II. Report of the Secretary of State
The Secretary of state having had under consideration the two letters of Oct. 13. 1789. from the President of the U. S. to Mr. Gouverneur Morris, and those from Mr. Morris to the President of Jan. 22. Jan. 22.1 Apr. 7. 13. May. 1. 29. July 3. Aug. 16. and Sep. 18. referred to him by the President, makes the following Report thereon.
The President’s letters of Jan. 22.2 authorized Mr. Morris to enter into conference with the British ministers in order to discover their sentiments on the following subjects.
1. Their detention of the Western posts contrary to the treaty of peace.
2. Indemnification for the negroes carried off against the stipulations of the same treaty.
3. A treaty for the regulation of the commerce between the two countries.
4. The exchange of a Minister.
The letters of Mr. Morris beforementioned state the communications, oral and written, which have passed between him and the ministers and from these the Secretary of state draws the following inferences.
1. That the British court is decided not to surrender the posts in any event; and that they will urge as a pretext that tho our courts of justice are now open to British subjects, they were so long shut after the peace as to have defeated irremediably the recovery of debts in many cases. They suggest indeed the idea of an indemnification on our part. But probably were we disposed to admit their right to indemnification, they would take care to set it so high as to ensure a disagreement.
2. That as to indemnification for the negroes, their measures for concealing them in the first instance were so efficacious, as to reduce our demand for them, so far as we can support it by direct proof, to be very small indeed. It’s smallness seems to have kept it out of discussion. Were other difficulties removed, they would probably make none of this article.
3. That they equivocate on every proposal of a treaty of commerce, and authorize in their communications with Mr. Morris the same conclusions which have been drawn from those they had had from time to time with Mr. Adams, and those through Majr. Beckwith: to wit, that they do not mean to submit their present advantages in commerce to the risk which might attend a discussion of them, whereon some reciprocity could not fail to be demanded. Unless indeed we would agree to make it a treaty of alliance, as well as of commerce, so as to undermine our obligations with France. This method of stripping that rival nation of it’s alliances they tried successfully with Holland, endeavoured at with Spain, and have plainly and repeatedly suggested to us. For this they would probably relax some of the rigours they exercise against our commerce.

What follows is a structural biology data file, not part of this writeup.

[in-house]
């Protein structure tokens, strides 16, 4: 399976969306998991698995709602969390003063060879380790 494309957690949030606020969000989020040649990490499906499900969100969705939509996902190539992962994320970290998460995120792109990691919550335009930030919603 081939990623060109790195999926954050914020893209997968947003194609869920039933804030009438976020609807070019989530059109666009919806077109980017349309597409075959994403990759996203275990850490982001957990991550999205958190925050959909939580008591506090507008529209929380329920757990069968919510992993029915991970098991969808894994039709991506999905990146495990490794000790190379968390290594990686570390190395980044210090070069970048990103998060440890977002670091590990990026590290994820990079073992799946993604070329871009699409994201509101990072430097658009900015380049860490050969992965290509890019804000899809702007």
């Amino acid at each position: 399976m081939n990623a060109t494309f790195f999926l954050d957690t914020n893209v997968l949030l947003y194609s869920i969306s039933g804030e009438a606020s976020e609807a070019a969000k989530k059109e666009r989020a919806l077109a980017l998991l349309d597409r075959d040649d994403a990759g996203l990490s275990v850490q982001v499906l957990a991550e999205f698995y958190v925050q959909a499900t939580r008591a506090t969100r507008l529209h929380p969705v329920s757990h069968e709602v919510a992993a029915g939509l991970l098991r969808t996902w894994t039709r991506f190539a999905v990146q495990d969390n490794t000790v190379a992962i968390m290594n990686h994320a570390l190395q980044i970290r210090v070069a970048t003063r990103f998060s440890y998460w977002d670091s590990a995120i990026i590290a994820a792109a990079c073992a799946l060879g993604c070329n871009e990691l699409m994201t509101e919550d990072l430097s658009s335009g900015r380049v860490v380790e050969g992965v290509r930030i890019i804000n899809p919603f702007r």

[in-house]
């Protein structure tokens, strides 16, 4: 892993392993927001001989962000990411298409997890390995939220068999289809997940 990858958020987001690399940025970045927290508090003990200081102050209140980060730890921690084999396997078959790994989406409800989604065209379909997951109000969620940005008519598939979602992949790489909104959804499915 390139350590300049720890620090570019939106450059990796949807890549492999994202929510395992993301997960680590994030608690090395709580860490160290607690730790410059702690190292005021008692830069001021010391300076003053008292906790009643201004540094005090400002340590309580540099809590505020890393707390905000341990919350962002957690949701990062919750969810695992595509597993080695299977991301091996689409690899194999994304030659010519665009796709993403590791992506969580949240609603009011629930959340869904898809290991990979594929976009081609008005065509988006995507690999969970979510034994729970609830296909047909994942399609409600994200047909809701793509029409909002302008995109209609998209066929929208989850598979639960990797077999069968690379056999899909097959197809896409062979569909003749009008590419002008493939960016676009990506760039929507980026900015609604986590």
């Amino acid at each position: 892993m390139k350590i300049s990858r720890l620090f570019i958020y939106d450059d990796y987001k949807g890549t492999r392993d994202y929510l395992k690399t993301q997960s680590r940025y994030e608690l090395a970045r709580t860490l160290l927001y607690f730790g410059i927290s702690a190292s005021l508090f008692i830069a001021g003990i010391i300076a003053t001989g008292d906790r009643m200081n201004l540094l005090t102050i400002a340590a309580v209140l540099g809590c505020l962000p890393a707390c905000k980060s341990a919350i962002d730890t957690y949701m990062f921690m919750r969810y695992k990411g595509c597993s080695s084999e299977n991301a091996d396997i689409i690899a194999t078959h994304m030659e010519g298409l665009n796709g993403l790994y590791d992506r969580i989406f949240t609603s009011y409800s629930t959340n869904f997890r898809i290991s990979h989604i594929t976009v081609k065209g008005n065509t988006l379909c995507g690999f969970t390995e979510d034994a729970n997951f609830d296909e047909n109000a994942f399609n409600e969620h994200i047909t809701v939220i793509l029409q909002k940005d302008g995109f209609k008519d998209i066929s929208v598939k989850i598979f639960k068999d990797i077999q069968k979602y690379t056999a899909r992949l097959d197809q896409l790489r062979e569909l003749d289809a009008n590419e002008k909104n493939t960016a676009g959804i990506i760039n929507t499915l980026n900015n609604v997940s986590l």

4. That as to a Minister, their Secretary for foreign affairs is disposed to exchange one, but meets with opposition in his cabinet, so as to render the issue uncertain.
From the whole of which the Secretary of state is of opinion
That Mr. Morris’s letters remove any doubts which might have been entertained as to the intentions and dispositions of the British cabinet.
That it would be dishonourable to the U.S. useless, and even injurious, to renew the propositions for a treaty of commerce, or for the exchange of a minister: and that these subjects should now remain dormant, till they shall be brought forward earnestly by them.
That the demands of the posts, and of indemnification for the negroes should not be again made till we are in readiness to do ourselves the justice which may be refused.
That Mr. Morris should be informed that he has fulfilled the object of his agency to the satisfaction of the President, inasmuch as he has enabled him to judge of the real views of the British cabinet, and that it is his pleasure that the matters committed to him be left in the situation in which the letter shall find them.
That a proper compensation be given to Mr. Morris for his services herein, which having been begun on the 22d. of January and ended the 18th. of September, comprehend a space of near 8. months: that the allowance to an Agent may be properly fixed any where between the half and the whole of what is allowed to a Chargé d’affaires; which, according to the establishment of the U.S. at the time of this appointment was at the rate of 3000. Dollars a year: consequently that such a sum of between one and two thousand dollars be allowed him as the President shall deem proper, on a view of the interference which this agency may have had with Mr. Morris’s private pursuits in Europe.
Dec. 15. 1790.
MS (DNA: RG 59, MLR); docketed by Lear. Tr (DNA: RG 59, SDC Entry in SJPL reads: “[Dec.] 15. Opinion Th: J. on Gouvr. Morris negociation with Gr.Br.”
1. The repetition of the date was intentional. See note and enclosures to Document i.
2. Thus in MS. TJ meant to allude to Washington’s letter of credence and his letter of instructions to Morris, both dated 13 Oct. 1789.